This publication provides the findings from the Safeguarding Adults Collection (SAC) for the period 1 April 2019 to 31 March 2020. Safeguarding Adults is a statutory duty for Councils with Adult Social Services Responsibilities in England under the Care Act 2014, in order to safeguard adults from abuse or neglect. The data is collected directly from these councils, also known as ‘local authorities’ in this publication.
The aim of this publication is to inform users about aspects of safeguarding activity at national, regional and local level. It is labelled as Experimental Statistics as, due to local variation in how safeguarding activity is defined and reported, there are limitations in the interpretation and usage of the data.
The Adult Social Care Analytical Hub, which is an interactive business intelligence tool published alongside the data tables, presents further insight of the data, including breakdowns by local authority.
Adult Social Care Analytical Hub
475,560 concerns of abuse were raised during 2019-20, an increase of 14.6% on the previous year. The impact of the coronavirus (COVID-19) outbreak has not been a material factor in this increase as the pandemic only took hold at the very end of this annual period.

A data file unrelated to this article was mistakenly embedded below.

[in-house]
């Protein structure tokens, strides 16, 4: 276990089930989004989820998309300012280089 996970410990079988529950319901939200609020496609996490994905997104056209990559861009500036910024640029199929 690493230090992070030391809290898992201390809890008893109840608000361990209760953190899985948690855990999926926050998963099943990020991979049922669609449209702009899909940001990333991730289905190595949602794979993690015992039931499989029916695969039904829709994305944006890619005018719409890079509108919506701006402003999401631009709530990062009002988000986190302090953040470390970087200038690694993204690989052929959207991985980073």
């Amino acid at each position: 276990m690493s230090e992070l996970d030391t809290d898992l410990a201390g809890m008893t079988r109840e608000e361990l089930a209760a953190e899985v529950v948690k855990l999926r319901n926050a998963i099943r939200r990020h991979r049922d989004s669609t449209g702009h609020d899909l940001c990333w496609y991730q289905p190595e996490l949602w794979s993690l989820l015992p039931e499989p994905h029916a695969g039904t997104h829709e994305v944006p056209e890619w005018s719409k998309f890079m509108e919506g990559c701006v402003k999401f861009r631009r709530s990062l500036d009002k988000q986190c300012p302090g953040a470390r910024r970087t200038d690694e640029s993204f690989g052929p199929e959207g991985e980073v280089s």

The number of Section 42 enquiries that commenced during the year increased by 12.9% to 161,910 and involved 129,525 individuals.
Other safeguarding enquiries
The number of Other enquiries decreased by 15.6% to 15,655 during the same period. This may have been influenced by a new framework for making decisions around safeguarding enquiries, introduced by the Local Government Association mid-way through 2019-20.
Type and location of risk
The most common type of risk in Section 42 enquiries that concluded in the year was Neglect and Acts of Omission, which accounted for 31.8% of risks, and the most common location of the risk was the person’s own home at 43.8%.
In 89.5% of concluded Section 42 enquiries where a risk was identified, the reported outcome was that risk was reduced or removed.
Last edited: 23 June 2021 5:31 pm